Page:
David Axelrod is not a prick.


I’ve known him since 2007 and if I had to pick a noun to describe him, it would be mensch.

So when President Biden privately employs that epithet for Axelrod, according to Politico’s Jonathan Martin, it’s bad for a few reasons.

The ordinarily gracious president is punching down at the strategist who helped elevate him onto the ticket with Barack Obama in 2008 and who thinks he was “a great vice president” and has done a lot of wonderful things as president.

When some in the Obama camp chattered in 2011 about switching Biden out for Hillary Clinton, Axelrod said, he protested: “That would be an incredible act of disloyalty to a guy who has done a great job for us.”

Surely, Mr. Biden does not want to lower himself to the vulgarity of the growling, brawling, thieving Republicans in the Hieronymus Bosch hellscape of our Congress.

(As Seth Meyers noted, George Santos — who spent campaign money on Hermès, Ferragamo, Botox, Sephora and OnlyFans — had “the shopping list of a 98-year-old oil tycoon’s 20-year-old wife.”)

Axelrod drew Biden’s ire because he urged the president to consider stopping at one term, throwing open the race to younger Democrats while there’s still time, and leaving as a hero. He said that, despite Biden’s insult, he got a slew of messages agreeing with him.

“I don’t care about them thinking I’m a prick — that’s fine,” the strategist told me. “I hope they don’t think the polls are wrong because they’re not.”

According to a New York Times/Siena College poll, Donald Trump is ahead in five battleground states and, as some other surveys have found, is even making inroads among Black voters and young voters. There’s a generational fracture in the Democratic Party over the Israeli-Hamas horror and Biden’s age. Third-party spoilers are circling.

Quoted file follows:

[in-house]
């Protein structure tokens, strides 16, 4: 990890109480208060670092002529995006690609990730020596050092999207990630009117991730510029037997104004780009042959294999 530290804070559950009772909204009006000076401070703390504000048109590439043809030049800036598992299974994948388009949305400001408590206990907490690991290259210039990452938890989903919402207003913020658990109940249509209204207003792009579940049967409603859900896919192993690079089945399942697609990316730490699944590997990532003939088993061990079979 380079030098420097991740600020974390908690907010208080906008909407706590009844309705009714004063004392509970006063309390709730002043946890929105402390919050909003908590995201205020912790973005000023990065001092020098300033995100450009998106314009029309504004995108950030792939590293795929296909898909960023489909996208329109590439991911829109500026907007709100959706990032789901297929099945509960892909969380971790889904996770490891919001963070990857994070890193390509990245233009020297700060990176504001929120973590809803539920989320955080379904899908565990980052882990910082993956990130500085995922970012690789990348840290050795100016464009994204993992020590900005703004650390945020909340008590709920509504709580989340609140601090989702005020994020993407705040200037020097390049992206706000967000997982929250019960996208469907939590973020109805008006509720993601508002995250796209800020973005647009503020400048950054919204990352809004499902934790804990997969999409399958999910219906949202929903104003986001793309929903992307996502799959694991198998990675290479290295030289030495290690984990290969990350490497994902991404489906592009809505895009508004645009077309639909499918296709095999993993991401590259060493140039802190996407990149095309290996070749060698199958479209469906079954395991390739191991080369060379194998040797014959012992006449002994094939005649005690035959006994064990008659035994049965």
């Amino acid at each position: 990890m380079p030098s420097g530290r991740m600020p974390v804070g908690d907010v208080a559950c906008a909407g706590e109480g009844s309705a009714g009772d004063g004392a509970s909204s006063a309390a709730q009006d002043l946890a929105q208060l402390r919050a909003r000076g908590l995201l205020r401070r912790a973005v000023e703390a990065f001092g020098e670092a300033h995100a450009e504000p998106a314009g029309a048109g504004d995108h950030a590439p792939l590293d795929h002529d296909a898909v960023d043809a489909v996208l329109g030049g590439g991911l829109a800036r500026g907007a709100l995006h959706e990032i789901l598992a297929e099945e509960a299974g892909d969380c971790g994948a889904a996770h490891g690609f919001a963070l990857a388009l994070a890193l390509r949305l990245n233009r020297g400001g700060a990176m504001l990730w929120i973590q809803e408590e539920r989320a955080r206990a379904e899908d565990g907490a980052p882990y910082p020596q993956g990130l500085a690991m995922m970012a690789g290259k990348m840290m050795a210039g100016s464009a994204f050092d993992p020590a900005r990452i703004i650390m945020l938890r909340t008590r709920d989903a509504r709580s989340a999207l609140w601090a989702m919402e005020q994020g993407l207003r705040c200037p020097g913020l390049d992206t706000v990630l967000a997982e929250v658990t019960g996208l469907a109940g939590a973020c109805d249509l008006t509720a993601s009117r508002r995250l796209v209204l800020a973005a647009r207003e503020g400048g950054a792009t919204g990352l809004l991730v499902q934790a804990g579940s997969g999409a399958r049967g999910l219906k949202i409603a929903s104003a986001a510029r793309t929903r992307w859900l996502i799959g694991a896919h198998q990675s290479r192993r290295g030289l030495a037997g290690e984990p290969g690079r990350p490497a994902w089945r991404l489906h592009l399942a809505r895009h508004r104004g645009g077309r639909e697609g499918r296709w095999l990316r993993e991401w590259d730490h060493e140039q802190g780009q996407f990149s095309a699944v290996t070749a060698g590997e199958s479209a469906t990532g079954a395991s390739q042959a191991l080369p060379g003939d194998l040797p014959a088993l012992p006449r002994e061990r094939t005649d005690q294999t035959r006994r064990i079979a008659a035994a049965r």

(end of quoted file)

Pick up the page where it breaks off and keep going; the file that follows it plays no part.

The president turns 81 on Monday; the Oval hollows out its occupants quickly, and Biden is dealing with two world-shattering wars, chaos at the border, a riven party and a roiling country.

“I think he has a 50-50 shot here, but no better than that, maybe a little worse,” Axelrod said. “He thinks he can cheat nature here and it’s really risky. They’ve got a real problem if they’re counting on Trump to win it for them. I remember Hillary doing that, too.”

The president’s flash of anger indicates that he may be in denial, surrounded by enablers who are sugarcoating a grim political forecast.

Like other pols, Biden has a healthy ego and like all presidents, he’s truculent about not getting the credit he thinks he deserves for his accomplishments. And it must be infuriating that most of the age qualms are about him, when Trump is only a few years younger.

No doubt the president is having a hard time wrapping his mind around the idea that the 77-year-old Mar-a-Lago Dracula has risen from his gilded coffin even though he’s albatrossed with legal woes and seems more deranged than ever, referring to Democrats with the fascist-favored term “vermin” and plotting a second-term revengefest. Trump’s campaign slogan should be, “There will be blood.”

For Biden, this is about his identity. It’s what he has fought all his life for, even battling his way through “friendly fire,” as Hunter Biden told me, in the Obama White House, when some Obama aides undermined him. It must have been awful when Obama took his vice president to lunch and nudged him aside for Hillary to run in 2016. Biden craves the affirmation of being re-elected. He doesn’t want to look like a guy who’s been driven from office.

But he should not indulge the Irish chip on his shoulder. He needs to gather the sharpest minds in his party and hear what they have to say, not engage in petty feuds.

If Trump manages to escape conviction in Jack Smith’s Washington case, which may be the only criminal trial that ends before the election, that’s going to turbocharge his campaign. Of course, if he’s convicted, that could turbocharge his campaign even more.

It’s a perfect playing field for the maleficent Trump: He learned in the 2016 race that physical and rhetorical violence could rev up his base. He told me at the time it helped get him to No. 1 and he said he found violence at his rallies exciting.

He has no idea why making fun of Paul Pelosi’s injuries at the hands of one of his acolytes is subhuman, any more than he understood how repellent it was in 2015 when he mocked a disabled Times reporter. He gets barbaric laughs somehow, and that’s all he cares about. In an interview with Jonathan Karl, Trump gloated about how his audience on Jan. 6 was “the biggest crowd I’ve ever spoken in front of by far.”

Never mind that it was one of the most dangerous, shameful days in our history. To Trump, it was glorious.

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